“I won’t push any of you, see? I didn’t give you anything, and you don’t owe me anything. Your power is yours; it has always been there. I’m just going to help you reach it. What you do with it, from there on, is up to you” – Shill
(from The Awakened Kingdom, N. K. Jemisin)

This quote from the end of The Awakened Kingdom perfectly describes how I’d like to see transformation consultants show up as they work with their clients and partners. I have long said that “a consultant cannot lead your transformation,” and now I have a short quote to explain why. A consultant can not give power, nor can agility itself, because power has always been there, always owned by the individuals, created by the company through its success to that date. What consultants can do, especially when it comes to agility in any of its forms, is help the people in a company see a path, understand what the journey looks like, and believe in their own ability to take that journey. A consultant can also accompany people along the journey, helping them to identify the pitfalls, avoid the common mistakes, and perhaps discover some easier, shorter routes to the next stage of the journey. Consultants can bring knowledge, inspiration, and ways of looking at the world that are new to the company, but they should not act to move the company. That movement must be led and driven from within.

I derive my approach to helping transform companies from this core belief as well. It is why I partner with senior leadership. I start with helping them articulate the goal of change, what outcomes they seek, and what a better world will look like when they are done with their change. From there, it becomes about finding the right people to shape and lead change inside the company, building the network that will ultimately provide the connections, inspiration, guidance and example that are required to sustain any new way of working. I work to empower this network, helping them to realize the influence they already have within their company, how ready their organization truly is to hear and embrace the ideas of agility, and shape the path that will allow the company to move to a better place.

Through this approach, I find it less likely people feel agility is inflicted upon them, and that it starts to seed the culture of ownership and personal responsibility throughout the organization. Change is not optional, yet we approach change with empathy and offer the opportunity to engage willingly and wholeheartedly. This opportunity provides a critical difference in creating a culture of engagement, contribution, and responsibility.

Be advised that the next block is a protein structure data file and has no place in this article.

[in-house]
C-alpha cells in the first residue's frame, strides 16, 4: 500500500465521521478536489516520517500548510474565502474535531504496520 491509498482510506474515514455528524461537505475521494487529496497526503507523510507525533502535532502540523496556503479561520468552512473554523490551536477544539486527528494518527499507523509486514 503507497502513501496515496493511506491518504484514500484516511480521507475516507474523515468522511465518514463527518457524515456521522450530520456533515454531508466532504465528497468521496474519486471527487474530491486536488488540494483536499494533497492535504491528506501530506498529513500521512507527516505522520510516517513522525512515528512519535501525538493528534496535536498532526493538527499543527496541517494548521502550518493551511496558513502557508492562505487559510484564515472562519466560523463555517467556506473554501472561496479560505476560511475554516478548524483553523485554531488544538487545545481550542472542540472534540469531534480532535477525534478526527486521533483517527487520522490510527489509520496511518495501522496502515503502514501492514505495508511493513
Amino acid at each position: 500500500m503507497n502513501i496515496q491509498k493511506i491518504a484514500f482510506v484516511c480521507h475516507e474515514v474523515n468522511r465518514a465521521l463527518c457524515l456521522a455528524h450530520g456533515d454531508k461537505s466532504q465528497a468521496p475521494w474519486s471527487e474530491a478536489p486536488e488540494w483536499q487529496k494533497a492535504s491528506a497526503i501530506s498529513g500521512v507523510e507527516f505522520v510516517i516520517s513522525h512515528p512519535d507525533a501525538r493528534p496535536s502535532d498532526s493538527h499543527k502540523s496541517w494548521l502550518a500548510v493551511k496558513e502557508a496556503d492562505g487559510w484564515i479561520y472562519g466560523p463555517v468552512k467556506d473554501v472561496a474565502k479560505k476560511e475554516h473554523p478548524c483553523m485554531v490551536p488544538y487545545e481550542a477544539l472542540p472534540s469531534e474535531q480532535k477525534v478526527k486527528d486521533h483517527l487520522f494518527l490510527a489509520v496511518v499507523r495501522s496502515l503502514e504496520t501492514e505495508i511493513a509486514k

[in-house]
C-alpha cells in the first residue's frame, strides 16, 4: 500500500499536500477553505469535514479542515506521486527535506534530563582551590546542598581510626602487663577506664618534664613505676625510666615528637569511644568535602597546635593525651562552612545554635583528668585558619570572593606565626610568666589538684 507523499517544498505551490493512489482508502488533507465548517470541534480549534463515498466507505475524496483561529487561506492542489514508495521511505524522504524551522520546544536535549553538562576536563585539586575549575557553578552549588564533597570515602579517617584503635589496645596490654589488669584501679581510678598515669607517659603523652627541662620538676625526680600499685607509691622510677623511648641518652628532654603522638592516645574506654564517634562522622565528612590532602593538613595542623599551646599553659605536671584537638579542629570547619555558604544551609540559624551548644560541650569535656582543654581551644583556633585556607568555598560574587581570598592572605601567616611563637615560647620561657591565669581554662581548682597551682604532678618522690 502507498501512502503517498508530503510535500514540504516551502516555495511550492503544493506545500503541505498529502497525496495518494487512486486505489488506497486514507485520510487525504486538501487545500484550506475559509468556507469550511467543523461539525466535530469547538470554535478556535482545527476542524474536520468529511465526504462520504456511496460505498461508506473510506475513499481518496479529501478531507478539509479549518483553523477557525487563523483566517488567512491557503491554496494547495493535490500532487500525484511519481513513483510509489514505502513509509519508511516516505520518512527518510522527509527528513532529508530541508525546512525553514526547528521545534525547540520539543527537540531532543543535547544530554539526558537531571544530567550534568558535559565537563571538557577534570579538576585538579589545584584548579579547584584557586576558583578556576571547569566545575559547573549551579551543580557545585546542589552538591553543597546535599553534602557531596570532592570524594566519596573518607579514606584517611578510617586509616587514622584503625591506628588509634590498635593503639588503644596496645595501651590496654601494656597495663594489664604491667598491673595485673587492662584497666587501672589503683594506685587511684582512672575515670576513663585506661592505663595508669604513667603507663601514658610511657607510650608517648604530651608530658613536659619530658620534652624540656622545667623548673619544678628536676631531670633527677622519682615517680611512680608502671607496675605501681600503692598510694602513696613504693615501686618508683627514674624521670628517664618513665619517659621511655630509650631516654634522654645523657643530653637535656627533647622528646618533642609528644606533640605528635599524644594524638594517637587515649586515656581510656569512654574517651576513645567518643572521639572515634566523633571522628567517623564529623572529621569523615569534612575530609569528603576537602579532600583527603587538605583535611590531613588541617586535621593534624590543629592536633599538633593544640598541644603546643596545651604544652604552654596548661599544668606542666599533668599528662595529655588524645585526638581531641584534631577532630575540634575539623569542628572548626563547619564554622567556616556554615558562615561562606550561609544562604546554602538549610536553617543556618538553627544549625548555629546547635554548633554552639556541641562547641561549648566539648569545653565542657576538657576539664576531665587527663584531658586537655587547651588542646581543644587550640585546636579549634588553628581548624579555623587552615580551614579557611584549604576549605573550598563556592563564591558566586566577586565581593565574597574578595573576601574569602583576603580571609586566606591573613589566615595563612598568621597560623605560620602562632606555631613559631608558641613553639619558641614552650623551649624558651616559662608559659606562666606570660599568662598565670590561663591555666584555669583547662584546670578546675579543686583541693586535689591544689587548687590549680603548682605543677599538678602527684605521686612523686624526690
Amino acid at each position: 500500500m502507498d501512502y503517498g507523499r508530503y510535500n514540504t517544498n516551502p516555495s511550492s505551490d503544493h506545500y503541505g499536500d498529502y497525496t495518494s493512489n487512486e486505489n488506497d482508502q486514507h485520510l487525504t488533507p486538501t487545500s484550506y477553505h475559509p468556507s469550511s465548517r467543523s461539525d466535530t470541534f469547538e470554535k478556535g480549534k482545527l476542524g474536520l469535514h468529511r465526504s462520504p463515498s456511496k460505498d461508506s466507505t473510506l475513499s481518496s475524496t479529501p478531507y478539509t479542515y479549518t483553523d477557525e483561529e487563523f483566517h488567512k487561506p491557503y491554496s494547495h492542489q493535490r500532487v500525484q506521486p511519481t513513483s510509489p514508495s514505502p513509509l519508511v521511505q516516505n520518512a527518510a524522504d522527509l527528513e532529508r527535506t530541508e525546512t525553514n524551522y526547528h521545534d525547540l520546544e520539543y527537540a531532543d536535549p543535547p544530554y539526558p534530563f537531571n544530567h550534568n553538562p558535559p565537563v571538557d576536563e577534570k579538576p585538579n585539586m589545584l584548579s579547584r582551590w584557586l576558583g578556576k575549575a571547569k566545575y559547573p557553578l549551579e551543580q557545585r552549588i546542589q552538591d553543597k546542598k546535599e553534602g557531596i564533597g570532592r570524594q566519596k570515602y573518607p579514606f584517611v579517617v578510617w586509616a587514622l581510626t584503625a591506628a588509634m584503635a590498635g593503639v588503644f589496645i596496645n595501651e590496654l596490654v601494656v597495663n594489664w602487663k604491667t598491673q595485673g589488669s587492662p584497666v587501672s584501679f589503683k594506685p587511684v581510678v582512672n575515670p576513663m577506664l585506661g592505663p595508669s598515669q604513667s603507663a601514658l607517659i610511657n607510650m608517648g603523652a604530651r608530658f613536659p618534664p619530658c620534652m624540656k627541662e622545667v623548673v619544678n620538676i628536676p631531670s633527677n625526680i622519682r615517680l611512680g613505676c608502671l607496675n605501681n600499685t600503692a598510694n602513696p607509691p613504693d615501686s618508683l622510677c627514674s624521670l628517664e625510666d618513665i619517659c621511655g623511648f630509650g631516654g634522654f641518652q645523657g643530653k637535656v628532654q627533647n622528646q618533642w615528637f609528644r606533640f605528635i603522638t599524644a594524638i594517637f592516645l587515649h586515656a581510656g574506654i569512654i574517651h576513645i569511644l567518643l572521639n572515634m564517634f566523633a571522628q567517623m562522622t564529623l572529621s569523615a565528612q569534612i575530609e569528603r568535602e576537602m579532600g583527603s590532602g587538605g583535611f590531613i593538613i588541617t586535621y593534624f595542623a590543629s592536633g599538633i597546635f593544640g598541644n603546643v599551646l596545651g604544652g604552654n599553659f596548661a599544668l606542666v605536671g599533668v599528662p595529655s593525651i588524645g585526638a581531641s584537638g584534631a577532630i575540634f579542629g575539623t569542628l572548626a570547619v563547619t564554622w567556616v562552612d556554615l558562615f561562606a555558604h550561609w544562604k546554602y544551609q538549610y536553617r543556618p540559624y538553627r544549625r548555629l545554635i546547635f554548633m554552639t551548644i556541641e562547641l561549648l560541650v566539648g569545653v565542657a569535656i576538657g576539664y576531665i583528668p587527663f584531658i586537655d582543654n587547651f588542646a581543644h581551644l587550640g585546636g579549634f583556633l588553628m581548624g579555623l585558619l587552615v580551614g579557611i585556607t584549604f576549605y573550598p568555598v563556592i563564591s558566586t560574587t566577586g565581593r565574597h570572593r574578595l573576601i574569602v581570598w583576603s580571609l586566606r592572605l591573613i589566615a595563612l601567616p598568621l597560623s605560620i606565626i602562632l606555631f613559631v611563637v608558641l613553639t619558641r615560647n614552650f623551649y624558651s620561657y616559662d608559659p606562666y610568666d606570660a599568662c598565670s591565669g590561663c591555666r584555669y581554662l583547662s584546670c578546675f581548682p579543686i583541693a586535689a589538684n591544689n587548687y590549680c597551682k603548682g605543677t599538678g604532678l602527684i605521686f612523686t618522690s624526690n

Beware of internal leaders or consultants that use language of what they, as individuals, will do to the company. Language like “I will lead your transformation” or “I will make the company agile” is dangerous, because it exposes an individual-centric view, rather than one that is encompasses all stakeholders. It is unlikely to consider the diversity of perspective that is present in the company, and often indicates that the individual will pursue a conformity driven approach to agile adoption that is unlikely to permit actual agility.

The Inheritance Trilogy has been consuming all of my reading time over the last week, as I fell in love with the writing, the style, and everything else about the brilliant universe that Nora created in this trilogy. While I do occasionally feel guilt when I read excessively for pleasure, and let go of my habits of reading business and brain development books, this time paid off in the final paragraphs of the novella included in the edition that I purchased. This quote, better than almost any that I have seen, captures my mindset and intent around agile transformation and the unleashing of potential of individual humans. It aligns to the outcomes I craved in my work with the Women in Agile movement, it aligns brilliantly with how I hope to contribute to systemic change associated with Black Lives Matter, and it matches how I hope to see every individual in every company show up as they assume their power and capability, and the responsibility that comes along with it. Thank you, Nora.

Go buy her book!